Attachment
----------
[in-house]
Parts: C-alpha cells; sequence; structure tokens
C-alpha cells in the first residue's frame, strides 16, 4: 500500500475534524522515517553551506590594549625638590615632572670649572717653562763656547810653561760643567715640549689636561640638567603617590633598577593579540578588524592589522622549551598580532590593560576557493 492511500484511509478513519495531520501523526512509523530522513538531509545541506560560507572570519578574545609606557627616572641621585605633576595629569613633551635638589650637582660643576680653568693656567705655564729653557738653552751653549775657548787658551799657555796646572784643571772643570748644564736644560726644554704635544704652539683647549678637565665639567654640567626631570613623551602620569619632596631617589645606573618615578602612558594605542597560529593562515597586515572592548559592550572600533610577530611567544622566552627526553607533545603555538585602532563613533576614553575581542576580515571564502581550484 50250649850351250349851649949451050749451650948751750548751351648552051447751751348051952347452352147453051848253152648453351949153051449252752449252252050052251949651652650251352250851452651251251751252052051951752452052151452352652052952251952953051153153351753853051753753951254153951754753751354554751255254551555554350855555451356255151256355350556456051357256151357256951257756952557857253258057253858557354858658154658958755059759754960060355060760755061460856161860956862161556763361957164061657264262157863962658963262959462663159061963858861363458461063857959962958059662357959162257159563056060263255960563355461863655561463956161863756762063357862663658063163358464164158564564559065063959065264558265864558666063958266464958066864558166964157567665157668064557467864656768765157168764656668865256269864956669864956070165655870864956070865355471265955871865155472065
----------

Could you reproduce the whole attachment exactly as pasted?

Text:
[in-house]
Parts: C-alpha cells; sequence; structure tokens
C-alpha cells in the first residue's frame, strides 16, 4: 500500500475534524522515517553551506590594549625638590615632572670649572717653562763656547810653561760643567715640549689636561640638567603617590633598577593579540578588524592589522622549551598580532590593560576557493 492511500484511509478513519495531520501523526512509523530522513538531509545541506560560507572570519578574545609606557627616572641621585605633576595629569613633551635638589650637582660643576680653568693656567705655564729653557738653552751653549775657548787658551799657555796646572784643571772643570748644564736644560726644554704635544704652539683647549678637565665639567654640567626631570613623551602620569619632596631617589645606573618615578602612558594605542597560529593562515597586515572592548559592550572600533610577530611567544622566552627526553607533545603555538585602532563613533576614553575581542576580515571564502581550484 50250649850351250349851649949451050749451650948751750548751351648552051447751751348051952347452352147453051848253152648453351949153051449252752449252252050052251949651652650251352250851452651251251751252052051951752452052151452352652052952251952953051153153351753853051753753951254153951754753751354554751255254551555554350855555451356255151256355350556456051357256151357256951257756952557857253258057253858557354858658154658958755059759754960060355060760755061460856161860956862161556763361957164061657264262157863962658963262959462663159061963858861363458461063857959962958059662357959162257159563056060263255960563355461863655561463956161863756762063357862663658063163358464164158564564559065063959065264558265864558666063958266464958066864558166964157567665157668064557467864656768765157168764656668865256269864956669864956070165655870864956070865355471265955871865155472065